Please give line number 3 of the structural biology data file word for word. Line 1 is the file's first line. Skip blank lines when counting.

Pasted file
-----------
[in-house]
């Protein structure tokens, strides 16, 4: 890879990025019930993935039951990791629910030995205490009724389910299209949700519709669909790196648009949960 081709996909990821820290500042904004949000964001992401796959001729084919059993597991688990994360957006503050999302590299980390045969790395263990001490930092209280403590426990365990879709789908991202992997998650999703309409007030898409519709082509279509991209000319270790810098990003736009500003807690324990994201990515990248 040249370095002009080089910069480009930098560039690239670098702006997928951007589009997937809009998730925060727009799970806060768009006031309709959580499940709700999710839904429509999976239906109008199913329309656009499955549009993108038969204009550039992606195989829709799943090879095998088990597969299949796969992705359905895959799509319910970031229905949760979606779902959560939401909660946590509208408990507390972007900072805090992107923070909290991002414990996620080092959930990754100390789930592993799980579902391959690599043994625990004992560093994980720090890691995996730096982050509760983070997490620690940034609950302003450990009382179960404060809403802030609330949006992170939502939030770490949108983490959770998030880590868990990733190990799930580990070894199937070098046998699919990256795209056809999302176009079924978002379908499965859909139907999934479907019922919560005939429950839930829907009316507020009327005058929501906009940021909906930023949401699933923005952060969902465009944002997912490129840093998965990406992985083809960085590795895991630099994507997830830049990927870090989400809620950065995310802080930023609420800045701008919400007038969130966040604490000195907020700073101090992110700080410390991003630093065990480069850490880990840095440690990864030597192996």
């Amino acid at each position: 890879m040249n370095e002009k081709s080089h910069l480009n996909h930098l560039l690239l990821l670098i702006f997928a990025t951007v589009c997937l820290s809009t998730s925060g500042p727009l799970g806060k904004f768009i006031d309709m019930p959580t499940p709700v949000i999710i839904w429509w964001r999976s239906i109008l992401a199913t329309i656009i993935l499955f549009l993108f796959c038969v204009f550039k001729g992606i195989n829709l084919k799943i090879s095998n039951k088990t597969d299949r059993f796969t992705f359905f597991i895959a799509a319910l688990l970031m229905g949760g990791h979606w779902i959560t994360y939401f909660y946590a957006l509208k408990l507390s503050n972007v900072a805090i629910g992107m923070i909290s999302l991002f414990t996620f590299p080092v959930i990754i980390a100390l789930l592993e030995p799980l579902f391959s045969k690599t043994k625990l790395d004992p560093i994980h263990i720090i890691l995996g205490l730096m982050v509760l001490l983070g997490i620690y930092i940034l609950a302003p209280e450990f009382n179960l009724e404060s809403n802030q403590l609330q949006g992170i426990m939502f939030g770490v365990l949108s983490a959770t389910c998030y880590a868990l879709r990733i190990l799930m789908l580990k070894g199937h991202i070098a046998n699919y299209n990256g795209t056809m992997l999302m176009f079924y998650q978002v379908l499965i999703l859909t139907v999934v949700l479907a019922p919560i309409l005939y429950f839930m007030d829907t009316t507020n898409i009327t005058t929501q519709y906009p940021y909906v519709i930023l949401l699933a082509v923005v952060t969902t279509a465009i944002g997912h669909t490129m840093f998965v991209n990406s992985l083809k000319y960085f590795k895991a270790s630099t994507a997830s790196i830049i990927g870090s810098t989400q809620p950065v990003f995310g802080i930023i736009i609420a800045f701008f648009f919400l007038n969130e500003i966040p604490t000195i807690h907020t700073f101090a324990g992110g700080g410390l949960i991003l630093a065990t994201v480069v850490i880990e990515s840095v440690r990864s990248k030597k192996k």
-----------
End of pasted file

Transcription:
């Amino acid at each position: 890879m040249n370095e002009k081709s080089h910069l480009n996909h930098l560039l690239l990821l670098i702006f997928a990025t951007v589009c997937l820290s809009t998730s925060g500042p727009l799970g806060k904004f768009i006031d309709m019930p959580t499940p709700v949000i999710i839904w429509w964001r999976s239906i109008l992401a199913t329309i656009i993935l499955f549009l993108f796959c038969v204009f550039k001729g992606i195989n829709l084919k799943i090879s095998n039951k088990t597969d299949r059993f796969t992705f359905f597991i895959a799509a319910l688990l970031m229905g949760g990791h979606w779902i959560t994360y939401f909660y946590a957006l509208k408990l507390s503050n972007v900072a805090i629910g992107m923070i909290s999302l991002f414990t996620f590299p080092v959930i990754i980390a100390l789930l592993e030995p799980l579902f391959s045969k690599t043994k625990l790395d004992p560093i994980h263990i720090i890691l995996g205490l730096m982050v509760l001490l983070g997490i620690y930092i940034l609950a302003p209280e450990f009382n179960l009724e404060s809403n802030q403590l609330q949006g992170i426990m939502f939030g770490v365990l949108s983490a959770t389910c998030y880590a868990l879709r990733i190990l799930m789908l580990k070894g199937h991202i070098a046998n699919y299209n990256g795209t056809m992997l999302m176009f079924y998650q978002v379908l499965i999703l859909t139907v999934v949700l479907a019922p919560i309409l005939y429950f839930m007030d829907t009316t507020n898409i009327t005058t929501q519709y906009p940021y909906v519709i930023l949401l699933a082509v923005v952060t969902t279509a465009i944002g997912h669909t490129m840093f998965v991209n990406s992985l083809k000319y960085f590795k895991a270790s630099t994507a997830s790196i830049i990927g870090s810098t989400q809620p950065v990003f995310g802080i930023i736009i609420a800045f701008f648009f919400l007038n969130e500003i966040p604490t000195i807690h907020t700073f101090a324990g992110g700080g410390l949960i991003l630093a065990t994201v480069v850490i880990e990515s840095v440690r990864s990248k030597k192996k």